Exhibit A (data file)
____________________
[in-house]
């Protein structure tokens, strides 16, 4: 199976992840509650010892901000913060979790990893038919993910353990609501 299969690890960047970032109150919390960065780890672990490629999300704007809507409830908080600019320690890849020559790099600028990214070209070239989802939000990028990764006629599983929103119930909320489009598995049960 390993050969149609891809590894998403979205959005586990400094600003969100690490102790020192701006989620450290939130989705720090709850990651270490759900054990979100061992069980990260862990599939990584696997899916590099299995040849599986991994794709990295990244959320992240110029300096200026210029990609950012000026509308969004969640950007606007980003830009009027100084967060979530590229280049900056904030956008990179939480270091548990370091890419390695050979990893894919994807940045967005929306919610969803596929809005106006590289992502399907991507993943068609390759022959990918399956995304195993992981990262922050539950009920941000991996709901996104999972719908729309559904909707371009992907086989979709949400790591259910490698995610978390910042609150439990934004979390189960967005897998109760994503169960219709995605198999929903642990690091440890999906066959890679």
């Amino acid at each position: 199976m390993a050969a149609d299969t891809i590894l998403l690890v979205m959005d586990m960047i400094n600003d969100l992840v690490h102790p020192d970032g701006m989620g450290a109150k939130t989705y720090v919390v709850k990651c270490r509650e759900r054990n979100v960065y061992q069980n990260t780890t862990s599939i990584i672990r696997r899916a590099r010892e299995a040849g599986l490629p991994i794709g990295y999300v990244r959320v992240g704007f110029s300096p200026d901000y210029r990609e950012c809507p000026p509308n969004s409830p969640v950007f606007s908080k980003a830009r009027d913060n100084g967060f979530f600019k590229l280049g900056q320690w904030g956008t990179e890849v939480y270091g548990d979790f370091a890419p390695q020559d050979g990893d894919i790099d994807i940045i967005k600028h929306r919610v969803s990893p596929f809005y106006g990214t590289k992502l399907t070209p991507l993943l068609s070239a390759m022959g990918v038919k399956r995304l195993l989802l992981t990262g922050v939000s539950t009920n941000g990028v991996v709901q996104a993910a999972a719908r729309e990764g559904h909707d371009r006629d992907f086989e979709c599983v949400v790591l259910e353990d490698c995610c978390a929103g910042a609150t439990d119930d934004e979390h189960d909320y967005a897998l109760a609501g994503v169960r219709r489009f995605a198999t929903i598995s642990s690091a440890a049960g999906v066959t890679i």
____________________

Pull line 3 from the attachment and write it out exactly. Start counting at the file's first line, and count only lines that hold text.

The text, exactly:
């Amino acid at each position: 199976m390993a050969a149609d299969t891809i590894l998403l690890v979205m959005d586990m960047i400094n600003d969100l992840v690490h102790p020192d970032g701006m989620g450290a109150k939130t989705y720090v919390v709850k990651c270490r509650e759900r054990n979100v960065y061992q069980n990260t780890t862990s599939i990584i672990r696997r899916a590099r010892e299995a040849g599986l490629p991994i794709g990295y999300v990244r959320v992240g704007f110029s300096p200026d901000y210029r990609e950012c809507p000026p509308n969004s409830p969640v950007f606007s908080k980003a830009r009027d913060n100084g967060f979530f600019k590229l280049g900056q320690w904030g956008t990179e890849v939480y270091g548990d979790f370091a890419p390695q020559d050979g990893d894919i790099d994807i940045i967005k600028h929306r919610v969803s990893p596929f809005y106006g990214t590289k992502l399907t070209p991507l993943l068609s070239a390759m022959g990918v038919k399956r995304l195993l989802l992981t990262g922050v939000s539950t009920n941000g990028v991996v709901q996104a993910a999972a719908r729309e990764g559904h909707d371009r006629d992907f086989e979709c599983v949400v790591l259910e353990d490698c995610c978390a929103g910042a609150t439990d119930d934004e979390h189960d909320y967005a897998l109760a609501g994503v169960r219709r489009f995605a198999t929903i598995s642990s690091a440890a049960g999906v066959t890679i």